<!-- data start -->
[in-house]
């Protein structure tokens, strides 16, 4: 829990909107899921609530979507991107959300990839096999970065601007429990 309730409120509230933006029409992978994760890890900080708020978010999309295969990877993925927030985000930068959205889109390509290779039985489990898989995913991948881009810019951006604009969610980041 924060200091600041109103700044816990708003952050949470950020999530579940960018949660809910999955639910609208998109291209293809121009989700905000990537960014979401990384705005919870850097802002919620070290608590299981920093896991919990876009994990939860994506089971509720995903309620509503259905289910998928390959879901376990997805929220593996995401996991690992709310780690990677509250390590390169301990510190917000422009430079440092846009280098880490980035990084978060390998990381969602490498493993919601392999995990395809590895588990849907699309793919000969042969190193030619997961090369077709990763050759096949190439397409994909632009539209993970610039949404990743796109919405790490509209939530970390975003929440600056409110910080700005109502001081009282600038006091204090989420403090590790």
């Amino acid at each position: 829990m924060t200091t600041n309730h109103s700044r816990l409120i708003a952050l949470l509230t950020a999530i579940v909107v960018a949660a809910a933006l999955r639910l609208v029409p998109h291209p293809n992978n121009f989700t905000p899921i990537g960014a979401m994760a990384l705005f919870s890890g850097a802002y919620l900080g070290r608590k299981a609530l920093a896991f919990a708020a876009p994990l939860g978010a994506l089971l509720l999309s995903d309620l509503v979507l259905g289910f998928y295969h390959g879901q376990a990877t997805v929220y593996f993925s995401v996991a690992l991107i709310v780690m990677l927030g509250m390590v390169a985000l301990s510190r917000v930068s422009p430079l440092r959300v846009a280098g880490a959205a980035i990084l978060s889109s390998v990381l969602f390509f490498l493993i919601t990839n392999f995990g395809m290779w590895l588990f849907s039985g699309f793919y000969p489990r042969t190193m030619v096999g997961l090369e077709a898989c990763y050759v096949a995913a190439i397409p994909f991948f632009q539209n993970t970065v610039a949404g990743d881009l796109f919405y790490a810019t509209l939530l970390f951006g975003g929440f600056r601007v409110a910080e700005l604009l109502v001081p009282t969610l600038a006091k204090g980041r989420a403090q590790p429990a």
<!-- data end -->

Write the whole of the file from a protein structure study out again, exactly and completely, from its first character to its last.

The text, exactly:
[in-house]
């Protein structure tokens, strides 16, 4: 829990909107899921609530979507991107959300990839096999970065601007429990 309730409120509230933006029409992978994760890890900080708020978010999309295969990877993925927030985000930068959205889109390509290779039985489990898989995913991948881009810019951006604009969610980041 924060200091600041109103700044816990708003952050949470950020999530579940960018949660809910999955639910609208998109291209293809121009989700905000990537960014979401990384705005919870850097802002919620070290608590299981920093896991919990876009994990939860994506089971509720995903309620509503259905289910998928390959879901376990997805929220593996995401996991690992709310780690990677509250390590390169301990510190917000422009430079440092846009280098880490980035990084978060390998990381969602490498493993919601392999995990395809590895588990849907699309793919000969042969190193030619997961090369077709990763050759096949190439397409994909632009539209993970610039949404990743796109919405790490509209939530970390975003929440600056409110910080700005109502001081009282600038006091204090989420403090590790």
């Amino acid at each position: 829990m924060t200091t600041n309730h109103s700044r816990l409120i708003a952050l949470l509230t950020a999530i579940v909107v960018a949660a809910a933006l999955r639910l609208v029409p998109h291209p293809n992978n121009f989700t905000p899921i990537g960014a979401m994760a990384l705005f919870s890890g850097a802002y919620l900080g070290r608590k299981a609530l920093a896991f919990a708020a876009p994990l939860g978010a994506l089971l509720l999309s995903d309620l509503v979507l259905g289910f998928y295969h390959g879901q376990a990877t997805v929220y593996f993925s995401v996991a690992l991107i709310v780690m990677l927030g509250m390590v390169a985000l301990s510190r917000v930068s422009p430079l440092r959300v846009a280098g880490a959205a980035i990084l978060s889109s390998v990381l969602f390509f490498l493993i919601t990839n392999f995990g395809m290779w590895l588990f849907s039985g699309f793919y000969p489990r042969t190193m030619v096999g997961l090369e077709a898989c990763y050759v096949a995913a190439i397409p994909f991948f632009q539209n993970t970065v610039a949404g990743d881009l796109f919405y790490a810019t509209l939530l970390f951006g975003g929440f600056r601007v409110a910080e700005l604009l109502v001081p009282t969610l600038a006091k204090g980041r989420a403090q590790p429990a």